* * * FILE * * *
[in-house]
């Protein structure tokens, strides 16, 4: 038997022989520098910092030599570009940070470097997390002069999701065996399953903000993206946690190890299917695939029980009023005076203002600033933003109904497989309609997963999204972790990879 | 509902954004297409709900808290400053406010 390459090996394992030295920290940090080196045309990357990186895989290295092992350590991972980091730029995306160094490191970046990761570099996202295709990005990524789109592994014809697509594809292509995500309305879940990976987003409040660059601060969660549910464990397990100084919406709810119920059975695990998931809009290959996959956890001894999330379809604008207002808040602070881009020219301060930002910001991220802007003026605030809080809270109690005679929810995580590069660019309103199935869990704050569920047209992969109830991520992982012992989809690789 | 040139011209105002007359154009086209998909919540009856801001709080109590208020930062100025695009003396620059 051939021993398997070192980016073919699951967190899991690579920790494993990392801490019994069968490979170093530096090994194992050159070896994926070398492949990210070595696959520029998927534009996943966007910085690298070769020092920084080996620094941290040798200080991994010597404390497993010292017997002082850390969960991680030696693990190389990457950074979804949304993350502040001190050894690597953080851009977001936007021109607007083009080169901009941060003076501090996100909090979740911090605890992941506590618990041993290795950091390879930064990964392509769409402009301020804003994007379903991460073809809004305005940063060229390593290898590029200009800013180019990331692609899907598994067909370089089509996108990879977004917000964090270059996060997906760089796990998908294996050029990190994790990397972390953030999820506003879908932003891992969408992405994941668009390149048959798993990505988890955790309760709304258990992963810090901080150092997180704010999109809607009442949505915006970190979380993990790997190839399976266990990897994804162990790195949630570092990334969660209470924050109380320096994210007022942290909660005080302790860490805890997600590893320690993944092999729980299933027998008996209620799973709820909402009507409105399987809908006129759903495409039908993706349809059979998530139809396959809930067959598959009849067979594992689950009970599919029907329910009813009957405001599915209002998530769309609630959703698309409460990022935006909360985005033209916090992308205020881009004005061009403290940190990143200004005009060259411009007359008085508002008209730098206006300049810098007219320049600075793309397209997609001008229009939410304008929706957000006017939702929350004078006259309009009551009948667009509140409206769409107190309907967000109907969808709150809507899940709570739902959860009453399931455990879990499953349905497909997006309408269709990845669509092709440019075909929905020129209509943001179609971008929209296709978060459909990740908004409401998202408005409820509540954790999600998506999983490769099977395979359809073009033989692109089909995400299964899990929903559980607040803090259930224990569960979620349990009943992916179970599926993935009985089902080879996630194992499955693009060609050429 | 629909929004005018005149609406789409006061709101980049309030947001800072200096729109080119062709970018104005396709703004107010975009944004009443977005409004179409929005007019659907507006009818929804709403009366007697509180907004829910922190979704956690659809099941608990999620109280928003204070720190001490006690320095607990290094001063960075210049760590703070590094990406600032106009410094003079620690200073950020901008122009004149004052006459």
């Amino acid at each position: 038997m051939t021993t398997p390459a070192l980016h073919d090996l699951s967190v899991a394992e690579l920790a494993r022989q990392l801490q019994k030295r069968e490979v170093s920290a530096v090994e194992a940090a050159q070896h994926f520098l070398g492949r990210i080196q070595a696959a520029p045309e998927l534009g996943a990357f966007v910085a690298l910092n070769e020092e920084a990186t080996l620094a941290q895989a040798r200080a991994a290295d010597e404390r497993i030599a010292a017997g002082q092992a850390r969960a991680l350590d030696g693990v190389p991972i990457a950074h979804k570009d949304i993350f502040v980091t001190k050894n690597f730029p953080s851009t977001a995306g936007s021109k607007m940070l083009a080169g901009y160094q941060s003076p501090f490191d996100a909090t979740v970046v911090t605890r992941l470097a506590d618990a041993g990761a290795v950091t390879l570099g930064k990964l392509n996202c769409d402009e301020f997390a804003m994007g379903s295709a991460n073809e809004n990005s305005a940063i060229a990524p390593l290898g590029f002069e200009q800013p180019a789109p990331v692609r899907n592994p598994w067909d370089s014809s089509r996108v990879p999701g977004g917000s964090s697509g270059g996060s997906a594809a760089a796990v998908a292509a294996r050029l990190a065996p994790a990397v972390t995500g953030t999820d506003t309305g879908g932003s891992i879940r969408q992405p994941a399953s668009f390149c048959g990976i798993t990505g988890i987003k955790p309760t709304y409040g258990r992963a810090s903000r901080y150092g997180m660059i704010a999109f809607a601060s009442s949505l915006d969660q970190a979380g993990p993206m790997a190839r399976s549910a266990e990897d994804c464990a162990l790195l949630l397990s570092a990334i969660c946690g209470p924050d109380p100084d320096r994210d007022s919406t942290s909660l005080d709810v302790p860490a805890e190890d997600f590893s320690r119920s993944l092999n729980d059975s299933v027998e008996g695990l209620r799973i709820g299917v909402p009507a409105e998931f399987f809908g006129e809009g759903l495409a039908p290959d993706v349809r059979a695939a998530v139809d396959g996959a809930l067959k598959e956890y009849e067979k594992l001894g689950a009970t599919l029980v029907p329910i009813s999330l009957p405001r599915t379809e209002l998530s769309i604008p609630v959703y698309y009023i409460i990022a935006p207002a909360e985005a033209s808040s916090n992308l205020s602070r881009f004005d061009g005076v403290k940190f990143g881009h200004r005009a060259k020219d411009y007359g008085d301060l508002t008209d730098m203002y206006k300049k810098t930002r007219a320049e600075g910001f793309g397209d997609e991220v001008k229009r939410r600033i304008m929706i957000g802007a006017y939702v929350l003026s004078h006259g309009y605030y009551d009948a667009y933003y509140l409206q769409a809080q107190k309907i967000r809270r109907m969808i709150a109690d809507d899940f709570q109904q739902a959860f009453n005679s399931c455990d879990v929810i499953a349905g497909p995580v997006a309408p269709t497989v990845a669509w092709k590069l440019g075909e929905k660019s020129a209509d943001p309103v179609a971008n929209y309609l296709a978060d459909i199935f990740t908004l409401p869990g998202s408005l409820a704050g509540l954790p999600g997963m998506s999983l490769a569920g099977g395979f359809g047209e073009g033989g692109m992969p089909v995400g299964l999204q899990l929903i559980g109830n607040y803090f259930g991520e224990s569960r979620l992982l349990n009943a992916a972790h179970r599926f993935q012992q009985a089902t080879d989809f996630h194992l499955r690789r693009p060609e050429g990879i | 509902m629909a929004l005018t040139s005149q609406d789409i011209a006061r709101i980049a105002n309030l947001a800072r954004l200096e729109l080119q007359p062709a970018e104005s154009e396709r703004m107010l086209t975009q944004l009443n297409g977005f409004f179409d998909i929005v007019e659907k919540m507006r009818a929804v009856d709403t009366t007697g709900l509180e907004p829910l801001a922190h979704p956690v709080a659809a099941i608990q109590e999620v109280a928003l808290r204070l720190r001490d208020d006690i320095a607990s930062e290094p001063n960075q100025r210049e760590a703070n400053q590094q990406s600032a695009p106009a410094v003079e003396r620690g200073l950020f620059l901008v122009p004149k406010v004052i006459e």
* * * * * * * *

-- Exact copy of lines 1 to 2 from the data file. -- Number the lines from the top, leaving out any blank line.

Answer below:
[in-house]
């Protein structure tokens, strides 16, 4: 038997022989520098910092030599570009940070470097997390002069999701065996399953903000993206946690190890299917695939029980009023005076203002600033933003109904497989309609997963999204972790990879 | 509902954004297409709900808290400053406010 390459090996394992030295920290940090080196045309990357990186895989290295092992350590991972980091730029995306160094490191970046990761570099996202295709990005990524789109592994014809697509594809292509995500309305879940990976987003409040660059601060969660549910464990397990100084919406709810119920059975695990998931809009290959996959956890001894999330379809604008207002808040602070881009020219301060930002910001991220802007003026605030809080809270109690005679929810995580590069660019309103199935869990704050569920047209992969109830991520992982012992989809690789 | 040139011209105002007359154009086209998909919540009856801001709080109590208020930062100025695009003396620059 051939021993398997070192980016073919699951967190899991690579920790494993990392801490019994069968490979170093530096090994194992050159070896994926070398492949990210070595696959520029998927534009996943966007910085690298070769020092920084080996620094941290040798200080991994010597404390497993010292017997002082850390969960991680030696693990190389990457950074979804949304993350502040001190050894690597953080851009977001936007021109607007083009080169901009941060003076501090996100909090979740911090605890992941506590618990041993290795950091390879930064990964392509769409402009301020804003994007379903991460073809809004305005940063060229390593290898590029200009800013180019990331692609899907598994067909370089089509996108990879977004917000964090270059996060997906760089796990998908294996050029990190994790990397972390953030999820506003879908932003891992969408992405994941668009390149048959798993990505988890955790309760709304258990992963810090901080150092997180704010999109809607009442949505915006970190979380993990790997190839399976266990990897994804162990790195949630570092990334969660209470924050109380320096994210007022942290909660005080302790860490805890997600590893320690993944092999729980299933027998008996209620799973709820909402009507409105399987809908006129759903495409039908993706349809059979998530139809396959809930067959598959009849067979594992689950009970599919029907329910009813009957405001599915209002998530769309609630959703698309409460990022935006909360985005033209916090992308205020881009004005061009403290940190990143200004005009060259411009007359008085508002008209730098206006300049810098007219320049600075793309397209997609001008229009939410304008929706957000006017939702929350004078006259309009009551009948667009509140409206769409107190309907967000109907969808709150809507899940709570739902959860009453399931455990879990499953349905497909997006309408269709990845669509092709440019075909929905020129209509943001179609971008929209296709978060459909990740908004409401998202408005409820509540954790999600998506999983490769099977395979359809073009033989692109089909995400299964899990929903559980607040803090259930224990569960979620349990009943992916179970599926993935009985089902080879996630194992499955693009060609050429 | 629909929004005018005149609406789409006061709101980049309030947001800072200096729109080119062709970018104005396709703004107010975009944004009443977005409004179409929005007019659907507006009818929804709403009366007697509180907004829910922190979704956690659809099941608990999620109280928003204070720190001490006690320095607990290094001063960075210049760590703070590094990406600032106009410094003079620690200073950020901008122009004149004052006459």